1. Auxospore Formation by Autogamy:

The protoplast of the vegetative cell (Fig. 3.107) secretes mucilage which separates both the theca. The nucleus (2n) then undergoes meiosis and forms four nuclei. Of the four nuclei two degenerate and the other two undergo fusion to form diploid (2n) nucleus again.

This is called autogamy. The protoplast with 2n nucleus func­tions as an auxospore. The auxospore forms fresh frustule inside the perizonium covering and forms cell of normal size. It is found in Melosira nummuloides.

2. Auxospore Formation by Oogamy:

Oogamy takes place by the fusion of egg and sperm developed inside the oogonium and antheridium respectively (Fig. 3.108).


Single vegetative cell behaves as an oogonium. The protoplast of oogonium undergoes meiotic division and forms four nuclei. Of the four nuclei three degenerate and the remaining one functions as an egg.


The pattern of development of sperms varies in different species. In species like Melosira varians the protoplast undergoes meiotic division and forms four haploid nuclei. Each haploid nucleus with some protoplast metamor­phoses into an uniflagellate (tinsel type) sperm. In others the number of sperms may go up to 8 or even 128.


After coming out of the antheri­dium only one sperm enters inside the oogonium and fertilises the egg. The resultant zygote under­goes mitotic division but one nucleus degene­rates in each division. The remaining nucleus with its protoplast behaves as an auxospore. The auxospore then develops new wall inside the perizonium covering and forms new cell of normal size like the mother. It is also called firstling cell.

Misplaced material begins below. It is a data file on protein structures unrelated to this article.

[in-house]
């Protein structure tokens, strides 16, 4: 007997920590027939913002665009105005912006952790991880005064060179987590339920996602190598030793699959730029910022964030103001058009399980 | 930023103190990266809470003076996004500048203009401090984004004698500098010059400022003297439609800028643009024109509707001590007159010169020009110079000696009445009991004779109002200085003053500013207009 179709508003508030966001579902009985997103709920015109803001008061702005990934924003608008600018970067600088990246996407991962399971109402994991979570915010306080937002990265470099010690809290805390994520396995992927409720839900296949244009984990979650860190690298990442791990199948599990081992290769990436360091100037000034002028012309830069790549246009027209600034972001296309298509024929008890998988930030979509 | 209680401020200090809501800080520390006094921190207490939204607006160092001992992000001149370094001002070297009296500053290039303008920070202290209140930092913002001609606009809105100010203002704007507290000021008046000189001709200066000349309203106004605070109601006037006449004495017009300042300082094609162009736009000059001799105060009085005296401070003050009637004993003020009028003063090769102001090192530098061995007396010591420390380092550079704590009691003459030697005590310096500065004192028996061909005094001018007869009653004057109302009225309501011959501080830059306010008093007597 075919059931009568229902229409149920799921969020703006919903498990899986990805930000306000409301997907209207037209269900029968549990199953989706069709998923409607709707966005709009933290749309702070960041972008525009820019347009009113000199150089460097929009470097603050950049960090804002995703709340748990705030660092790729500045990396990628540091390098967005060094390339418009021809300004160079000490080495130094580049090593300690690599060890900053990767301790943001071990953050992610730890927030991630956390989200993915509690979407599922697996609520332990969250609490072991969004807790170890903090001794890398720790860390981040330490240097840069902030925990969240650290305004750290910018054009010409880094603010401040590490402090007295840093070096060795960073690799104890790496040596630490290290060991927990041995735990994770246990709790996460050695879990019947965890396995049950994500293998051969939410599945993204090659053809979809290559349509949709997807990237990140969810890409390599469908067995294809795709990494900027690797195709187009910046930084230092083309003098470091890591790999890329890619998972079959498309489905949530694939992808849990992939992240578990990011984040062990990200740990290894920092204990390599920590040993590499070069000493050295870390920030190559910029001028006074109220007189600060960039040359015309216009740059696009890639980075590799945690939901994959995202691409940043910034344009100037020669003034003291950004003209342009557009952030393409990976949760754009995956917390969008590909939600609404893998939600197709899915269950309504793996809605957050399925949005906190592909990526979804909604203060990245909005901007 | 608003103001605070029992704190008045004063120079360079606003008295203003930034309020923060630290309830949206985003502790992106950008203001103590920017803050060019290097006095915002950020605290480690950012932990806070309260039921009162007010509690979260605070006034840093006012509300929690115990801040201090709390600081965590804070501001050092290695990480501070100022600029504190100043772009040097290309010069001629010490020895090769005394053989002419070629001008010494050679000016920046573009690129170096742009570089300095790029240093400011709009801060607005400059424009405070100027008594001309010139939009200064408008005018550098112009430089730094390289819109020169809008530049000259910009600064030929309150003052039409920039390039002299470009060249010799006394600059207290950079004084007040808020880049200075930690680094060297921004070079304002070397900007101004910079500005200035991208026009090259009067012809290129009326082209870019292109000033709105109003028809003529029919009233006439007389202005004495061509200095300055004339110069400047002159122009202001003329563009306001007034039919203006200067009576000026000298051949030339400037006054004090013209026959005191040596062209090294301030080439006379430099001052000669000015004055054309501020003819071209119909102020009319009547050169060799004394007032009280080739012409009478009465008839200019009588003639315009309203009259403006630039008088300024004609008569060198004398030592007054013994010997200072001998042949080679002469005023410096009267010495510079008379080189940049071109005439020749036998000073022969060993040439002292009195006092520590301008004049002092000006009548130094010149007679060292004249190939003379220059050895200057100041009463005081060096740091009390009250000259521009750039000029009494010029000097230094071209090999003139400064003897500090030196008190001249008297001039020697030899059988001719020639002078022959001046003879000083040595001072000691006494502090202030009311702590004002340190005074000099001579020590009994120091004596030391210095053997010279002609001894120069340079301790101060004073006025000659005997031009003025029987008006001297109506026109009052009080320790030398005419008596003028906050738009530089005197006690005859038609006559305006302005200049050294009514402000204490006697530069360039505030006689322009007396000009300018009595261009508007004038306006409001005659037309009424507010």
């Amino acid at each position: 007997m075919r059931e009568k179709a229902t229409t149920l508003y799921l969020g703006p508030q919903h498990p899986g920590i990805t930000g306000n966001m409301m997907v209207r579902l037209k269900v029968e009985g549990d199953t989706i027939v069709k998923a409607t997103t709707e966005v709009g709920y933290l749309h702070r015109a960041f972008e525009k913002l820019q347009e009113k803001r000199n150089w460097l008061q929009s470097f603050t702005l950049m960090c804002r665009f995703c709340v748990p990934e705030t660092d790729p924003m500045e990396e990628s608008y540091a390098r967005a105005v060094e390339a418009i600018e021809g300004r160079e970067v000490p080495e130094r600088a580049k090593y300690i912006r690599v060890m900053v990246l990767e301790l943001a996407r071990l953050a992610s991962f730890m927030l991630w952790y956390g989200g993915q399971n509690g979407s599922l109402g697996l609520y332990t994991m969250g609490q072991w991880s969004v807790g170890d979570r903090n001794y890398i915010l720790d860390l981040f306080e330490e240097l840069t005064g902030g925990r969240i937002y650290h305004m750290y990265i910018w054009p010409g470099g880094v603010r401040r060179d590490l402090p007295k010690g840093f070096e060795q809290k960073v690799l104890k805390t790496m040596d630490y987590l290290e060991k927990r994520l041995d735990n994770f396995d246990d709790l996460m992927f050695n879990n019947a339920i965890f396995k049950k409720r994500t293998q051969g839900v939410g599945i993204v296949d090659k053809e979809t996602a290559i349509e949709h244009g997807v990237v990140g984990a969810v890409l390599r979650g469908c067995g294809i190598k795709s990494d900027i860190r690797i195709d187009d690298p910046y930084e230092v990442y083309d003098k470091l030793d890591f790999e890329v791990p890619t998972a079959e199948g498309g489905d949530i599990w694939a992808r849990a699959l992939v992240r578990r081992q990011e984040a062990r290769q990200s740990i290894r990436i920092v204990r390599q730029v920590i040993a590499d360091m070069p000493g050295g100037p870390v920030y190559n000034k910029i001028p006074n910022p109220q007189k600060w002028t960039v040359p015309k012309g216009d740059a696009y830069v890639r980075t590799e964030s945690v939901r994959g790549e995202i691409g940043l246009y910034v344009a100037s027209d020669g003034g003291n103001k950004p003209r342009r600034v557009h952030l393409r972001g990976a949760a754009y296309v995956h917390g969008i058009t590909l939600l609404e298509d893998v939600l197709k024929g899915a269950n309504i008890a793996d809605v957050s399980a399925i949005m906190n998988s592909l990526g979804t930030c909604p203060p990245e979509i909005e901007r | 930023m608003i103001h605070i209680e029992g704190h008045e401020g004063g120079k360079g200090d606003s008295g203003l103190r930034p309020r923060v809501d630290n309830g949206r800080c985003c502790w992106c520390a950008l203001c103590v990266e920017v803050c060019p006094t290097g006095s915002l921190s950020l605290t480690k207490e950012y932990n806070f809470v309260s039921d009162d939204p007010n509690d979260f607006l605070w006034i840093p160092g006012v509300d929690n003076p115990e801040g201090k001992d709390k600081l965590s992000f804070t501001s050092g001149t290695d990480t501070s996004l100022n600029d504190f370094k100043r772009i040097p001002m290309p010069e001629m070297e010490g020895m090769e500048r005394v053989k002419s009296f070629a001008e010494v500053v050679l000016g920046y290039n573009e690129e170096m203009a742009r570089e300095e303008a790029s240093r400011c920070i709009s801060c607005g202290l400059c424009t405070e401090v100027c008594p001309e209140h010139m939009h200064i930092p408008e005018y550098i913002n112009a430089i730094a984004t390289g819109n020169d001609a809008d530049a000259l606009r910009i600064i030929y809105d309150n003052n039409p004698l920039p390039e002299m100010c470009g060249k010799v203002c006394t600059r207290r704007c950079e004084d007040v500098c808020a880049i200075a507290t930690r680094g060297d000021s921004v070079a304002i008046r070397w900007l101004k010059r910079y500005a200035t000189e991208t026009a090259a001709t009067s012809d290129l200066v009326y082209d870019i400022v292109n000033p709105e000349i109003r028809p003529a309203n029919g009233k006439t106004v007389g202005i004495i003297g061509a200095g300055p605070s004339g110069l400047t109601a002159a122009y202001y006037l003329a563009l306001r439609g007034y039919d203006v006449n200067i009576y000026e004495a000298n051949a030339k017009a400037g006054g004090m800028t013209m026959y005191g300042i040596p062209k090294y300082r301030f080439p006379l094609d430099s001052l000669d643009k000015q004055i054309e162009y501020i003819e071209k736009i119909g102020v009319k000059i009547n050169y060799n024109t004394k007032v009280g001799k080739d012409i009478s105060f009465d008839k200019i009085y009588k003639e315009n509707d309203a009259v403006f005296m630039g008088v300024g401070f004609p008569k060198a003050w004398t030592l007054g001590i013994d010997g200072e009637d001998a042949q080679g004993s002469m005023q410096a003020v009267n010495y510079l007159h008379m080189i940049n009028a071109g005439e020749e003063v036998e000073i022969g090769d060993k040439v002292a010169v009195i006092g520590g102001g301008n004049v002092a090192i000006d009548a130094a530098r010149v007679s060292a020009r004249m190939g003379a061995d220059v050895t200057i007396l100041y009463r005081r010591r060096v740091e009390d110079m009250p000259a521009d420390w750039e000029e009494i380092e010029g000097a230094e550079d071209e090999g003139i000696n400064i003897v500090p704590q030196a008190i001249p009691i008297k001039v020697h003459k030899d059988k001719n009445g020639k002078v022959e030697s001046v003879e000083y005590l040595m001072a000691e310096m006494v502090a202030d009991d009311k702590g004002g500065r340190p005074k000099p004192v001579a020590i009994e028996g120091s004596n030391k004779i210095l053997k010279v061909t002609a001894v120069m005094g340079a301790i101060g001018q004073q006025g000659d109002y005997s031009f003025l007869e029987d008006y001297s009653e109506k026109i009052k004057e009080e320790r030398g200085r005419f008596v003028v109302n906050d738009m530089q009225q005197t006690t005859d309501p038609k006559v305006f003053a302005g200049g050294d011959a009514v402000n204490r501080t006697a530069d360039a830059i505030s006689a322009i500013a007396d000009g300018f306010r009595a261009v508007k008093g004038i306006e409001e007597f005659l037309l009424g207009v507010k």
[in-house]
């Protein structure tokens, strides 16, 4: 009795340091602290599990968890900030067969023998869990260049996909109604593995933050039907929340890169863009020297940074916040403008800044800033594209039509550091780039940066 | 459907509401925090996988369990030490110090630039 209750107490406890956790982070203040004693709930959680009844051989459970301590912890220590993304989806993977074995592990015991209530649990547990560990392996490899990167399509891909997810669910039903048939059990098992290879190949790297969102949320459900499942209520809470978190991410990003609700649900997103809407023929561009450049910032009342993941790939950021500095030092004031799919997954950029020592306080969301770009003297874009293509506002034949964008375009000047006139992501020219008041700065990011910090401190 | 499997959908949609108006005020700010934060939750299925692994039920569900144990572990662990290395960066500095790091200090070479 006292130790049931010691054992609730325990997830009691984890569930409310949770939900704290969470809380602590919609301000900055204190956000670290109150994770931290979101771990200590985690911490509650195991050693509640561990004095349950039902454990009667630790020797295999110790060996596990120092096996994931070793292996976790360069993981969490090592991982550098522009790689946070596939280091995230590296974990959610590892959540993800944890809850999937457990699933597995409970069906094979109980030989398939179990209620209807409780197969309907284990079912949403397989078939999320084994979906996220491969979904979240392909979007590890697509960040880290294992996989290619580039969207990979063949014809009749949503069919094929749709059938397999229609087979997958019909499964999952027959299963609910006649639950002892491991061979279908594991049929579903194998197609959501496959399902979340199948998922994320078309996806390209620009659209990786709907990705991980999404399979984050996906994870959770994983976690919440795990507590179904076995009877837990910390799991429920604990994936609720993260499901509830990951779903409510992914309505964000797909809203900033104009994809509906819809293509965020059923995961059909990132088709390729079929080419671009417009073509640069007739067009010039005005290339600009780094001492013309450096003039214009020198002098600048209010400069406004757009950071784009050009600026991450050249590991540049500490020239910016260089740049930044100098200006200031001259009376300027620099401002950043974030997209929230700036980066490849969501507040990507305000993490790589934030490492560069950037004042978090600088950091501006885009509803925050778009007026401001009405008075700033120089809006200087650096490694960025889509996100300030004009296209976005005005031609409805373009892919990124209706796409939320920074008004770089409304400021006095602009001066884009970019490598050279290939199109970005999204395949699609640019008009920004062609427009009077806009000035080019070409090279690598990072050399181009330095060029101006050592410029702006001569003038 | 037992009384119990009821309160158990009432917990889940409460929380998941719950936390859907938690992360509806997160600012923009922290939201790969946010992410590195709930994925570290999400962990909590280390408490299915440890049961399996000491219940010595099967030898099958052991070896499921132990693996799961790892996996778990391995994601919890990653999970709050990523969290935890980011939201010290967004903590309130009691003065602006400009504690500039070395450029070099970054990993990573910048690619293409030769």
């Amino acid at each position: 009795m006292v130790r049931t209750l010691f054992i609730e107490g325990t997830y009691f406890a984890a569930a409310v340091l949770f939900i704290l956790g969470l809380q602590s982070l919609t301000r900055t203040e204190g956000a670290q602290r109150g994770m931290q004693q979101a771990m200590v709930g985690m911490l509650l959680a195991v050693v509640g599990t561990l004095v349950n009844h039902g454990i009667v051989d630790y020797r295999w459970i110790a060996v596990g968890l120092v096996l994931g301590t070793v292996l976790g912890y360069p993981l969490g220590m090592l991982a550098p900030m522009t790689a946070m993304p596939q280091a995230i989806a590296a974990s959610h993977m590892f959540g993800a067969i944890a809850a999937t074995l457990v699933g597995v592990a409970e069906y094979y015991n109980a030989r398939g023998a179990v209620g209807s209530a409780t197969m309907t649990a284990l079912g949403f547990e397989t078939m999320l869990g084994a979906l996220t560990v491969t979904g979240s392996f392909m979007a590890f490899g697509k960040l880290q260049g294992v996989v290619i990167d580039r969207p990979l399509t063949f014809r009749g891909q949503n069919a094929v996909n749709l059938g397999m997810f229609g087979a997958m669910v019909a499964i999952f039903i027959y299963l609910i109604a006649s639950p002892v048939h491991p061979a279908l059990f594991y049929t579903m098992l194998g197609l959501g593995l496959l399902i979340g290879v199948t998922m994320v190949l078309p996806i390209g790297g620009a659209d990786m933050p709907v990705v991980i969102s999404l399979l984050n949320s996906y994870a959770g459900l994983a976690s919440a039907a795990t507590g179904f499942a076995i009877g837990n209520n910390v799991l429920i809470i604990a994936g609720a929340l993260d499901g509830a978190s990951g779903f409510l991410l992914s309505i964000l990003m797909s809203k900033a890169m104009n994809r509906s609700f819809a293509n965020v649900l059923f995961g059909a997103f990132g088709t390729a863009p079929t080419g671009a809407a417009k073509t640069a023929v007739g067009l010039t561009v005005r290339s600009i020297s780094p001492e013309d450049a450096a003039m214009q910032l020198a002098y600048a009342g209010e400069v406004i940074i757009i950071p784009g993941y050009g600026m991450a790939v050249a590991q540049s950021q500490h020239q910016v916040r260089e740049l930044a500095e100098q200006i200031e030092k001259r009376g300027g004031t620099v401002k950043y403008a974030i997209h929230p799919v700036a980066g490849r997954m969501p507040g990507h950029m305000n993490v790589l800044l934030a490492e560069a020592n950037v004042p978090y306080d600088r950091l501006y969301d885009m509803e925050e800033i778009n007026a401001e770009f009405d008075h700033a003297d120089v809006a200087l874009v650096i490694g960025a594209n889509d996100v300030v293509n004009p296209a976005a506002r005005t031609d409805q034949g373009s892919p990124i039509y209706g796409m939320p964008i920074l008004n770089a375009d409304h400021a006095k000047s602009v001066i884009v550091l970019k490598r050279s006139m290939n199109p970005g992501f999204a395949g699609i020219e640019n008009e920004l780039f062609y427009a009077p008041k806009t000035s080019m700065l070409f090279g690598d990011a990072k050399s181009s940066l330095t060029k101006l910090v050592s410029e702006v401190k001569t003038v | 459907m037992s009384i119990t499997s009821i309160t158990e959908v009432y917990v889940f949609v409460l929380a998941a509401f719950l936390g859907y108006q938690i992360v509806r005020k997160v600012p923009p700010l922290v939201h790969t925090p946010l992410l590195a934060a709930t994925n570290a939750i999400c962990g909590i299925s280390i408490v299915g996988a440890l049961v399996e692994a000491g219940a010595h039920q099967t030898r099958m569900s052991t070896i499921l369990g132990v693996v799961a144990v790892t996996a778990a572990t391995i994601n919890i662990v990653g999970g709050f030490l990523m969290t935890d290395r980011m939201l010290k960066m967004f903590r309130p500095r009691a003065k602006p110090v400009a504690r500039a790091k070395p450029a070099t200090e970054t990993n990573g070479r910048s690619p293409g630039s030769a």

From the above processes of sexual repro­duction in both pennales and centrales, it becomes clear that the sexual process in diatom does not lead to multiplication but is to regain the normal size.

3. Resting Spores:

These spores are formed during unfavourable conditions. Some members reproduce by the formation of thick-walled resting spores, the cysts or statospores. They are formed in Melosira.

Economic Importance of Diatoms: 

The diatoms are used in various purposes either directly or indirectly.

The different uses of diatoms are:

1. Diatomite:

After the death of diatom cells the outer coverings i.e., the silicified walls become accumulated at the bottom of water. The accumulation may be thicker during favourable conditions. These deposits are called diatomaceous earth, diatomite or keiselghur.

It is very suitable for use in different industries:

a. As Filter:

It is used as filter in different industries like sugar (to filter microorga­nism), oil and chemical industry. Diato­mite is also used as filter for battery boxes.

b. As Insulator:

It is used as insulator in boilers and blast furnaces for its heat- resistant ability.

c. As Absorbent:

It is used as absorbent of liquid nitroglycerine.

d. Other Uses:

Diatomite is used as abra­sive (i.e., capable of rubbing or grinding down) substance for the manufacture of metal paints, polish, varnish, toothpaste etc. It is also used with bake-lite for elec­trical fuse and switch boxes.

2. Petroleum:

Much of the petroleum is con­sidered to be of diatom origin as they are found in association with large oil deposits.

3. Food:

Due to their great abundance in the different seas and their use as food by marine animals, they are called the ‘grasses of the sea’. Those animals may be con­sumed as food by man and maintain the food chain.

4. Testing of Microscopic Lenses: